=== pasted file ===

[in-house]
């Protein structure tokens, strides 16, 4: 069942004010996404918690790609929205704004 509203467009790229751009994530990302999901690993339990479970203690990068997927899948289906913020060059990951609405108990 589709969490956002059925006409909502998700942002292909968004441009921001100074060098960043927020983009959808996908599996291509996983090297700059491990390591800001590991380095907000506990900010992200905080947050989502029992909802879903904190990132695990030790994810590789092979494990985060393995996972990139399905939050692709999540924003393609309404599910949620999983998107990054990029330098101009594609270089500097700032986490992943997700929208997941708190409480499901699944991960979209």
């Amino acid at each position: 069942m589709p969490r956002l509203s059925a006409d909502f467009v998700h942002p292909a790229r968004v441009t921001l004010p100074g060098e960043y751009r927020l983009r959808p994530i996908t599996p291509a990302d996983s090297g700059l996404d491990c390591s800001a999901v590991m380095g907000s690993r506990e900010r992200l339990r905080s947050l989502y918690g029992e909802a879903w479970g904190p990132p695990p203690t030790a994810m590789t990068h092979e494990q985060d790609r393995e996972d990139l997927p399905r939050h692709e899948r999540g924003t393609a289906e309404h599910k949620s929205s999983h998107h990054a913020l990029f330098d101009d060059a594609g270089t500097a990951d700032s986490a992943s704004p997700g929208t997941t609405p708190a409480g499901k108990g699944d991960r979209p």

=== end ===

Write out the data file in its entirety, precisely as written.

[in-house]
């Protein structure tokens, strides 16, 4: 069942004010996404918690790609929205704004 509203467009790229751009994530990302999901690993339990479970203690990068997927899948289906913020060059990951609405108990 589709969490956002059925006409909502998700942002292909968004441009921001100074060098960043927020983009959808996908599996291509996983090297700059491990390591800001590991380095907000506990900010992200905080947050989502029992909802879903904190990132695990030790994810590789092979494990985060393995996972990139399905939050692709999540924003393609309404599910949620999983998107990054990029330098101009594609270089500097700032986490992943997700929208997941708190409480499901699944991960979209």
């Amino acid at each position: 069942m589709p969490r956002l509203s059925a006409d909502f467009v998700h942002p292909a790229r968004v441009t921001l004010p100074g060098e960043y751009r927020l983009r959808p994530i996908t599996p291509a990302d996983s090297g700059l996404d491990c390591s800001a999901v590991m380095g907000s690993r506990e900010r992200l339990r905080s947050l989502y918690g029992e909802a879903w479970g904190p990132p695990p203690t030790a994810m590789t990068h092979e494990q985060d790609r393995e996972d990139l997927p399905r939050h692709e899948r999540g924003t393609a289906e309404h599910k949620s929205s999983h998107h990054a913020l990029f330098d101009d060059a594609g270089t500097a990951d700032s986490a992943s704004p997700g929208t997941t609405p708190a409480g499901k108990g699944d991960r979209p």